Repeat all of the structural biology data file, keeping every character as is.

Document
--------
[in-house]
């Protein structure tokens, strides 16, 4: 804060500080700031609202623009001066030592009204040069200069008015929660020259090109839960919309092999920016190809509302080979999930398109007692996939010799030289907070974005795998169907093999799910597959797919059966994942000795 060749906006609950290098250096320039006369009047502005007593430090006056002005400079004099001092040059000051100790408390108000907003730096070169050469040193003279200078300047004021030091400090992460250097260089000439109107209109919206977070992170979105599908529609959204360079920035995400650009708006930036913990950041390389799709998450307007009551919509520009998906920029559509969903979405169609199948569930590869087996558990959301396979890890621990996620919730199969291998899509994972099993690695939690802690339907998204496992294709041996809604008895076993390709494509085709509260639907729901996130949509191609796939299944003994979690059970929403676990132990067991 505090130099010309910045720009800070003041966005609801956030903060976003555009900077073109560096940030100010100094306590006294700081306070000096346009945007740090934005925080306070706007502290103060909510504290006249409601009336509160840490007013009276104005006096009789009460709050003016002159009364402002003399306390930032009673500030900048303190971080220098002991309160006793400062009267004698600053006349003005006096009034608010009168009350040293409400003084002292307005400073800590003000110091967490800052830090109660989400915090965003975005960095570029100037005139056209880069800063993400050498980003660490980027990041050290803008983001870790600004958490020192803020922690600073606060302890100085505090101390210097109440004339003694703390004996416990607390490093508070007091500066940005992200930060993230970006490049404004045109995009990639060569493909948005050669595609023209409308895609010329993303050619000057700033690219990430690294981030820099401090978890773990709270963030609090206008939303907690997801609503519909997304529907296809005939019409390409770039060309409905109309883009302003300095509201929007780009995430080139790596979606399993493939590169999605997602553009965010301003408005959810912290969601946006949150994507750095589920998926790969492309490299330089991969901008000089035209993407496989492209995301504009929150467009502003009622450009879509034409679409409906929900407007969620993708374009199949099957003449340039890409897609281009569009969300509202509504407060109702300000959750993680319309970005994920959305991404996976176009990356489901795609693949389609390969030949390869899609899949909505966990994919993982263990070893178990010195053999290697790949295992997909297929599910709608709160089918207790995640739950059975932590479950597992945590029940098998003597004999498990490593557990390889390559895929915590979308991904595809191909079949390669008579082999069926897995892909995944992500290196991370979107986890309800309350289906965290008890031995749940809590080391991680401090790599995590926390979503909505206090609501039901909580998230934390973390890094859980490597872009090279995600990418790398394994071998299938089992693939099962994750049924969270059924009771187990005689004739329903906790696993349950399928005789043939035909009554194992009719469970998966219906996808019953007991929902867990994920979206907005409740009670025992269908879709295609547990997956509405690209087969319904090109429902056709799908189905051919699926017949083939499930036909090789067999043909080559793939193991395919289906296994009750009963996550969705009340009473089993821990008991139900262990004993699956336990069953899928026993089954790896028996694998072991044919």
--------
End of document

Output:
[in-house]
């Protein structure tokens, strides 16, 4: 804060500080700031609202623009001066030592009204040069200069008015929660020259090109839960919309092999920016190809509302080979999930398109007692996939010799030289907070974005795998169907093999799910597959797919059966994942000795 060749906006609950290098250096320039006369009047502005007593430090006056002005400079004099001092040059000051100790408390108000907003730096070169050469040193003279200078300047004021030091400090992460250097260089000439109107209109919206977070992170979105599908529609959204360079920035995400650009708006930036913990950041390389799709998450307007009551919509520009998906920029559509969903979405169609199948569930590869087996558990959301396979890890621990996620919730199969291998899509994972099993690695939690802690339907998204496992294709041996809604008895076993390709494509085709509260639907729901996130949509191609796939299944003994979690059970929403676990132990067991 505090130099010309910045720009800070003041966005609801956030903060976003555009900077073109560096940030100010100094306590006294700081306070000096346009945007740090934005925080306070706007502290103060909510504290006249409601009336509160840490007013009276104005006096009789009460709050003016002159009364402002003399306390930032009673500030900048303190971080220098002991309160006793400062009267004698600053006349003005006096009034608010009168009350040293409400003084002292307005400073800590003000110091967490800052830090109660989400915090965003975005960095570029100037005139056209880069800063993400050498980003660490980027990041050290803008983001870790600004958490020192803020922690600073606060302890100085505090101390210097109440004339003694703390004996416990607390490093508070007091500066940005992200930060993230970006490049404004045109995009990639060569493909948005050669595609023209409308895609010329993303050619000057700033690219990430690294981030820099401090978890773990709270963030609090206008939303907690997801609503519909997304529907296809005939019409390409770039060309409905109309883009302003300095509201929007780009995430080139790596979606399993493939590169999605997602553009965010301003408005959810912290969601946006949150994507750095589920998926790969492309490299330089991969901008000089035209993407496989492209995301504009929150467009502003009622450009879509034409679409409906929900407007969620993708374009199949099957003449340039890409897609281009569009969300509202509504407060109702300000959750993680319309970005994920959305991404996976176009990356489901795609693949389609390969030949390869899609899949909505966990994919993982263990070893178990010195053999290697790949295992997909297929599910709608709160089918207790995640739950059975932590479950597992945590029940098998003597004999498990490593557990390889390559895929915590979308991904595809191909079949390669008579082999069926897995892909995944992500290196991370979107986890309800309350289906965290008890031995749940809590080391991680401090790599995590926390979503909505206090609501039901909580998230934390973390890094859980490597872009090279995600990418790398394994071998299938089992693939099962994750049924969270059924009771187990005689004739329903906790696993349950399928005789043939035909009554194992009719469970998966219906996808019953007991929902867990994920979206907005409740009670025992269908879709295609547990997956509405690209087969319904090109429902056709799908189905051919699926017949083939499930036909090789067999043909080559793939193991395919289906296994009750009963996550969705009340009473089993821990008991139900262990004993699956336990069953899928026993089954790896028996694998072991044919």